Contract Scheduling with Predictions

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Spyros Angelopoulos
Shahin Kamali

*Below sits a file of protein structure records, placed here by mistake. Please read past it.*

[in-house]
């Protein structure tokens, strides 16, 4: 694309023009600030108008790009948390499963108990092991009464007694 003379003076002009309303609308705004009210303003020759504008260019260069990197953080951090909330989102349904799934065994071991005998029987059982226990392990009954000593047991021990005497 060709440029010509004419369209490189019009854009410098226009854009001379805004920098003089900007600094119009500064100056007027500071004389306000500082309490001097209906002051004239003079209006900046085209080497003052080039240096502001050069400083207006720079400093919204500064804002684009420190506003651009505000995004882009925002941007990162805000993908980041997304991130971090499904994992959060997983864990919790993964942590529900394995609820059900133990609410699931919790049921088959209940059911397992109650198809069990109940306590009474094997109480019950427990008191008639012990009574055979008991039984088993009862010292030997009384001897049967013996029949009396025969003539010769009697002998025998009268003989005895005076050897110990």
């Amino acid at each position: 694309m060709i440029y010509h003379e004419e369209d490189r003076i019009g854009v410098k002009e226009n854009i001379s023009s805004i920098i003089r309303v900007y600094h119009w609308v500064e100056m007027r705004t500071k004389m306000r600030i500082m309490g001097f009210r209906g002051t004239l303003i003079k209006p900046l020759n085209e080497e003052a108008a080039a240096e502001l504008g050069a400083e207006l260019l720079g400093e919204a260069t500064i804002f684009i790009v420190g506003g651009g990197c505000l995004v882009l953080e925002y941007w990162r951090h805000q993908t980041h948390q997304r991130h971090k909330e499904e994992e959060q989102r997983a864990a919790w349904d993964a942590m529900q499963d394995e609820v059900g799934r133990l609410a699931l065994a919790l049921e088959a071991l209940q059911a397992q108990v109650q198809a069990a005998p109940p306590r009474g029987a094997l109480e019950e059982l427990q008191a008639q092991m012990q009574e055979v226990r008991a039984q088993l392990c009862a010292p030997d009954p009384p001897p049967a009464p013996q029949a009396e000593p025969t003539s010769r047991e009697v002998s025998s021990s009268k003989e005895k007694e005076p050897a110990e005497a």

Contract scheduling is a general technique that allows the design of systems with interruptible capabilities, given an algorithm that is not necessarily interruptible. Previous work on this topic has assumed that the interruption is a worst-case deadline that is unknown to the scheduler. In this work, we study new settings in which the scheduler has access to some imperfect prediction in regards to the interruption. In the first setting, which is inspired by recent advances in learning-enhanced algorithms, the prediction describes the time that the interruption occurs. The second setting introduces a new model in which predictions are elicited as responses to a number of binary queries. For both settings, we investigate trade-offs between the robustness (i.e., the worst-case performance of the schedule if the prediction is generated adversarially) and the consistency (i.e., the performance assuming that the prediction is error-free). We also establish results on the performance of the schedules as a function of the prediction error.

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